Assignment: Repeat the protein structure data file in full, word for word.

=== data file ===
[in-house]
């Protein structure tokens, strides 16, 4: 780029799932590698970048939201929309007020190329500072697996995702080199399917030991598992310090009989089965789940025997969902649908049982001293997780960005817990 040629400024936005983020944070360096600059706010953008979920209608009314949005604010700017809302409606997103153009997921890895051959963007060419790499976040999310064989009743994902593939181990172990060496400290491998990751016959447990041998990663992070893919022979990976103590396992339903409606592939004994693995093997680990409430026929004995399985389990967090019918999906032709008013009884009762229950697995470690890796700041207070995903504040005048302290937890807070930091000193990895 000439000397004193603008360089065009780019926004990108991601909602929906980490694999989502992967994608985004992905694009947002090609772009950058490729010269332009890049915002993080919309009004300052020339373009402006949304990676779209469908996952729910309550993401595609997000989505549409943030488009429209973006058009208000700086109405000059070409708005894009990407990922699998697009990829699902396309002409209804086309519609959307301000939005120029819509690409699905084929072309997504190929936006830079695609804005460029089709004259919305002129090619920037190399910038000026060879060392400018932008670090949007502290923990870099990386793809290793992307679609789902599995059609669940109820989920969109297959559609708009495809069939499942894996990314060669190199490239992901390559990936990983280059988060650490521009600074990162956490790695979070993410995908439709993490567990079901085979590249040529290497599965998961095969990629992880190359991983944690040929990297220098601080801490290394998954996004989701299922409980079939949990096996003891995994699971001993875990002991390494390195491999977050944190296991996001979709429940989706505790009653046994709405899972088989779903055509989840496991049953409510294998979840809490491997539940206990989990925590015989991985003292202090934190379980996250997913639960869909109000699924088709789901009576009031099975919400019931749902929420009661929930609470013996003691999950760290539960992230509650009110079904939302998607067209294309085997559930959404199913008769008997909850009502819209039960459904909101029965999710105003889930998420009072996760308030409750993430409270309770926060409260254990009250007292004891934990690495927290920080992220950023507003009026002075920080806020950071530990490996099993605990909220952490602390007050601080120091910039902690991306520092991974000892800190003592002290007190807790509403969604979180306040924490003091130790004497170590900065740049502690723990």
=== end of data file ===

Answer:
[in-house]
């Protein structure tokens, strides 16, 4: 780029799932590698970048939201929309007020190329500072697996995702080199399917030991598992310090009989089965789940025997969902649908049982001293997780960005817990 040629400024936005983020944070360096600059706010953008979920209608009314949005604010700017809302409606997103153009997921890895051959963007060419790499976040999310064989009743994902593939181990172990060496400290491998990751016959447990041998990663992070893919022979990976103590396992339903409606592939004994693995093997680990409430026929004995399985389990967090019918999906032709008013009884009762229950697995470690890796700041207070995903504040005048302290937890807070930091000193990895 000439000397004193603008360089065009780019926004990108991601909602929906980490694999989502992967994608985004992905694009947002090609772009950058490729010269332009890049915002993080919309009004300052020339373009402006949304990676779209469908996952729910309550993401595609997000989505549409943030488009429209973006058009208000700086109405000059070409708005894009990407990922699998697009990829699902396309002409209804086309519609959307301000939005120029819509690409699905084929072309997504190929936006830079695609804005460029089709004259919305002129090619920037190399910038000026060879060392400018932008670090949007502290923990870099990386793809290793992307679609789902599995059609669940109820989920969109297959559609708009495809069939499942894996990314060669190199490239992901390559990936990983280059988060650490521009600074990162956490790695979070993410995908439709993490567990079901085979590249040529290497599965998961095969990629992880190359991983944690040929990297220098601080801490290394998954996004989701299922409980079939949990096996003891995994699971001993875990002991390494390195491999977050944190296991996001979709429940989706505790009653046994709405899972088989779903055509989840496991049953409510294998979840809490491997539940206990989990925590015989991985003292202090934190379980996250997913639960869909109000699924088709789901009576009031099975919400019931749902929420009661929930609470013996003691999950760290539960992230509650009110079904939302998607067209294309085997559930959404199913008769008997909850009502819209039960459904909101029965999710105003889930998420009072996760308030409750993430409270309770926060409260254990009250007292004891934990690495927290920080992220950023507003009026002075920080806020950071530990490996099993605990909220952490602390007050601080120091910039902690991306520092991974000892800190003592002290007190807790509403969604979180306040924490003091130790004497170590900065740049502690723990």